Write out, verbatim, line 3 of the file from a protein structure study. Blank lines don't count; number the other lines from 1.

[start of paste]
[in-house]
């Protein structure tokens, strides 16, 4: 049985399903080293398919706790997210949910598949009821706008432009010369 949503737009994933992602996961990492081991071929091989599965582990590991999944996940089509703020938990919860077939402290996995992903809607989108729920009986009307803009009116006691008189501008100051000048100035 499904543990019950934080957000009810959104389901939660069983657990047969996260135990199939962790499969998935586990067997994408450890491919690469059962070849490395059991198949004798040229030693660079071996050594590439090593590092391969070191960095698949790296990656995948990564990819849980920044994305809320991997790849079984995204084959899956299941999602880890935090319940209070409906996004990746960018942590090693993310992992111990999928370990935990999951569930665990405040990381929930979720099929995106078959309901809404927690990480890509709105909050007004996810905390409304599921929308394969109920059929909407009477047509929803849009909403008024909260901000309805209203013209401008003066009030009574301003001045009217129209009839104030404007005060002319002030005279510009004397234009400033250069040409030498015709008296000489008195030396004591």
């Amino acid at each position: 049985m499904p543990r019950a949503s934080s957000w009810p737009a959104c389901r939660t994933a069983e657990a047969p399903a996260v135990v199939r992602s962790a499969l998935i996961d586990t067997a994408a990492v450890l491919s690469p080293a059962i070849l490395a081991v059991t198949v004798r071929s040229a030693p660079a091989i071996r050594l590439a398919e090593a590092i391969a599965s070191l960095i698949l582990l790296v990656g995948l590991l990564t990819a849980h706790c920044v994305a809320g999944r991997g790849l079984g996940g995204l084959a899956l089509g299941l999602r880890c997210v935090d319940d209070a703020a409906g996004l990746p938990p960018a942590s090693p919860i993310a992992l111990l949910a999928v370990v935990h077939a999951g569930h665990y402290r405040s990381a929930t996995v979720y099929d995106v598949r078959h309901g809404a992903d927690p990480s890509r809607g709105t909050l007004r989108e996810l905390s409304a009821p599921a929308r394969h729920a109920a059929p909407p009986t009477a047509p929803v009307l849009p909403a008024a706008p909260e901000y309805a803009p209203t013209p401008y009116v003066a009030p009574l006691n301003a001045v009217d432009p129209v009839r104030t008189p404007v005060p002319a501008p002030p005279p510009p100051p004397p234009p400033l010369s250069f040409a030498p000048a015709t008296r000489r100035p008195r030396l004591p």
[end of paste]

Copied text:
């Amino acid at each position: 049985m499904p543990r019950a949503s934080s957000w009810p737009a959104c389901r939660t994933a069983e657990a047969p399903a996260v135990v199939r992602s962790a499969l998935i996961d586990t067997a994408a990492v450890l491919s690469p080293a059962i070849l490395a081991v059991t198949v004798r071929s040229a030693p660079a091989i071996r050594l590439a398919e090593a590092i391969a599965s070191l960095i698949l582990l790296v990656g995948l590991l990564t990819a849980h706790c920044v994305a809320g999944r991997g790849l079984g996940g995204l084959a899956l089509g299941l999602r880890c997210v935090d319940d209070a703020a409906g996004l990746p938990p960018a942590s090693p919860i993310a992992l111990l949910a999928v370990v935990h077939a999951g569930h665990y402290r405040s990381a929930t996995v979720y099929d995106v598949r078959h309901g809404a992903d927690p990480s890509r809607g709105t909050l007004r989108e996810l905390s409304a009821p599921a929308r394969h729920a109920a059929p909407p009986t009477a047509p929803v009307l849009p909403a008024a706008p909260e901000y309805a803009p209203t013209p401008y009116v003066a009030p009574l006691n301003a001045v009217d432009p129209v009839r104030t008189p404007v005060p002319a501008p002030p005279p510009p100051p004397p234009p400033l010369s250069f040409a030498p000048a015709t008296r000489r100035p008195r030396l004591p």